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- "It has become clear that the political conditions in France do not currently exist for such a combination to proceed successfully," Fiat-Chrysler said in a statement withdrawing its merger proposal with French automaker Renault. (CNBC)
- U.S. crude futures fell into a bear market Wednesday, sinking more than 20% from their April peak. (WSJ)
- The ECB will announce its interest rate policy decision this morning. (Bloomberg)
1 big thing: Too much money (and too few places to invest it)
A truly bizarre trend is having an impact on the economy — wealthy people and corporations have so much money they literally don't know what to do with it.
Why it matters: At a time when growing income inequality is fueling voter discontent and underpinning an array of social movements, the top 1% of earners and big companies are holding record levels of unused cash.
The big picture: U.S. companies raked in a record $2.3 trillion in corporate profits last year, while the country's total wealth increased by $6 trillion to $98.2 trillion (40% of which went to those with wealth over $100,000).
So, where is all the money going? The IMF notes large companies around the world are overwhelmingly and uniformly choosing not to reinvest much of it into their businesses. They're hoarding it in cash and buying back stock.
- Companies made a record $1.1 trillion in stock buybacks in 2018 and are on track to surpass that number this year. But they still have record cash holdings of close to $3 trillion.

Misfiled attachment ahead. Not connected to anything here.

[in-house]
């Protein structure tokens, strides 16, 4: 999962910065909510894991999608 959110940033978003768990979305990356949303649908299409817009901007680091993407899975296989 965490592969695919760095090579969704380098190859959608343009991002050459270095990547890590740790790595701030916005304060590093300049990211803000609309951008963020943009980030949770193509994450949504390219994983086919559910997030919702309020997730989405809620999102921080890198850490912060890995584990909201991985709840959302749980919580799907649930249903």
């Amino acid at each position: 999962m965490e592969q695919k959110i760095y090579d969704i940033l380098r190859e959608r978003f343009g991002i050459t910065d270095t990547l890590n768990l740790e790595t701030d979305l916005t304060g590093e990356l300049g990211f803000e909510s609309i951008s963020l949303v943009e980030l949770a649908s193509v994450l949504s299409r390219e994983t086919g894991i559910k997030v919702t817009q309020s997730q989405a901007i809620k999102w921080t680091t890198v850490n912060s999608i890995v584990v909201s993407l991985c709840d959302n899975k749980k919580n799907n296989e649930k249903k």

Wealthy households and individuals are pouring cash into the financial markets, but that hasn't come close to accounting for all the new money. The top 1% of U.S. households are holding a record $303.9 billion of cash, a quantum leap from the under $15 billion they held just before the financial crisis.
How we got here:
- The Fed's quantitative easing program pushed the cost of borrowing money to next to nothing for nearly a decade, allowing companies to splurge on debt for mergers and acquisitions and to boost revenue.
- At the same time, globalization allowed them to reduce labor costs, meaning that gains effectively were returned as profit and used by public companies to boost stock prices.
Between the lines: These factors, combined with legislative policies that have consistently favored business owners over workers, eroded unions and reduced employees ability to demand higher wages.
- The Tax Cut and Jobs Act — i.e., the Trump tax cut — exacerbated these issues, slashing the share of U.S. taxes that companies paid to its lowest level in at least half a century and provided companies even more capital for buybacks, dividends and executive compensation.
The end result is money that would previously have been split between businesses, workers and the government for projects like schools, health care and infrastructure is instead sitting in corporate accounts earning little to no return.
Bonus: Labor's shrinking share of profits
Dating back to the 1940s corporate profits and labor rose and fell together, reflecting the general growth of the economy, note economists at the St. Louis Fed. "The past decade and a half seems to be different, though. Never have corporate profits outgrown employee compensation so clearly and for so long."
What's happening: Capital Economics chief economist Neil Shearing says the change has to do with a shift in incentives for decision makers at large companies.
- "There are a whole raft of structural shifts in the developed world over the last 30 years that have weakened the power of unions ... and basically shifted more of the share of income of labor to corporates and rather than being used for investment it's just jacked up share prices."
- "If you get to a world of more equal distribution of labor it ... would be terrible for the stock market, but it would help to address some of the more social, distributional type issues."
2. A potential omen for jobs growth
Axios' Courtenay Brown writes: The private sector added just 27,000 jobs in May — the fewest since the economic expansion began — according to the ADP employment report. The number was way below economists' expectations of 173,000 job gains and a steep drop-off from April's 275,000 increase in jobs.